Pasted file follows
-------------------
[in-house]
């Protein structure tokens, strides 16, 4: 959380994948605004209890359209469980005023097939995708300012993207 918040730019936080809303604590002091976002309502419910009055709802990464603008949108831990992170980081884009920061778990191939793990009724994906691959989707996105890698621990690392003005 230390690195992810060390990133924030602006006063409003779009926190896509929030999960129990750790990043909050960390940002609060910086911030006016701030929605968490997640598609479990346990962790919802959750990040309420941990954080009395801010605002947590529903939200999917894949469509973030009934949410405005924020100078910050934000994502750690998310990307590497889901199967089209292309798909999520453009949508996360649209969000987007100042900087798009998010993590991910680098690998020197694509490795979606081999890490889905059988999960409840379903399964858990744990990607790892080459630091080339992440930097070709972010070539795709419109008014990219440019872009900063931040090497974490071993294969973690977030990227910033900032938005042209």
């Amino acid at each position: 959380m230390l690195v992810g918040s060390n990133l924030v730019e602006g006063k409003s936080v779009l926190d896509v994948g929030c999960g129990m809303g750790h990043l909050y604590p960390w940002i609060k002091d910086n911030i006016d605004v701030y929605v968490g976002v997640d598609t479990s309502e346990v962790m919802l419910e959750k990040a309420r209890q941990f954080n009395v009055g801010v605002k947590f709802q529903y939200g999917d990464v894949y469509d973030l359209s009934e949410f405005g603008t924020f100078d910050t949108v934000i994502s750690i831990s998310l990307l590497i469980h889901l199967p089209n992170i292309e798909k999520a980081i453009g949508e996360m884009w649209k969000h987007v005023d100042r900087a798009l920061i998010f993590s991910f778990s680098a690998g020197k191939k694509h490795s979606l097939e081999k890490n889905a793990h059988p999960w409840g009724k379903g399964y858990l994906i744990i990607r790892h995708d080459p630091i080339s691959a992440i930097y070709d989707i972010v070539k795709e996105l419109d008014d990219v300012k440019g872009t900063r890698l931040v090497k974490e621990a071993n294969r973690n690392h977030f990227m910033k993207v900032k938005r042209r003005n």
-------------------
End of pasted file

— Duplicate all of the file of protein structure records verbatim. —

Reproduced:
[in-house]
């Protein structure tokens, strides 16, 4: 959380994948605004209890359209469980005023097939995708300012993207 918040730019936080809303604590002091976002309502419910009055709802990464603008949108831990992170980081884009920061778990191939793990009724994906691959989707996105890698621990690392003005 230390690195992810060390990133924030602006006063409003779009926190896509929030999960129990750790990043909050960390940002609060910086911030006016701030929605968490997640598609479990346990962790919802959750990040309420941990954080009395801010605002947590529903939200999917894949469509973030009934949410405005924020100078910050934000994502750690998310990307590497889901199967089209292309798909999520453009949508996360649209969000987007100042900087798009998010993590991910680098690998020197694509490795979606081999890490889905059988999960409840379903399964858990744990990607790892080459630091080339992440930097070709972010070539795709419109008014990219440019872009900063931040090497974490071993294969973690977030990227910033900032938005042209």
């Amino acid at each position: 959380m230390l690195v992810g918040s060390n990133l924030v730019e602006g006063k409003s936080v779009l926190d896509v994948g929030c999960g129990m809303g750790h990043l909050y604590p960390w940002i609060k002091d910086n911030i006016d605004v701030y929605v968490g976002v997640d598609t479990s309502e346990v962790m919802l419910e959750k990040a309420r209890q941990f954080n009395v009055g801010v605002k947590f709802q529903y939200g999917d990464v894949y469509d973030l359209s009934e949410f405005g603008t924020f100078d910050t949108v934000i994502s750690i831990s998310l990307l590497i469980h889901l199967p089209n992170i292309e798909k999520a980081i453009g949508e996360m884009w649209k969000h987007v005023d100042r900087a798009l920061i998010f993590s991910f778990s680098a690998g020197k191939k694509h490795s979606l097939e081999k890490n889905a793990h059988p999960w409840g009724k379903g399964y858990l994906i744990i990607r790892h995708d080459p630091i080339s691959a992440i930097y070709d989707i972010v070539k795709e996105l419109d008014d990219v300012k440019g872009t900063r890698l931040v090497k974490e621990a071993n294969r973690n690392h977030f990227m910033k993207v900032k938005r042209r003005n």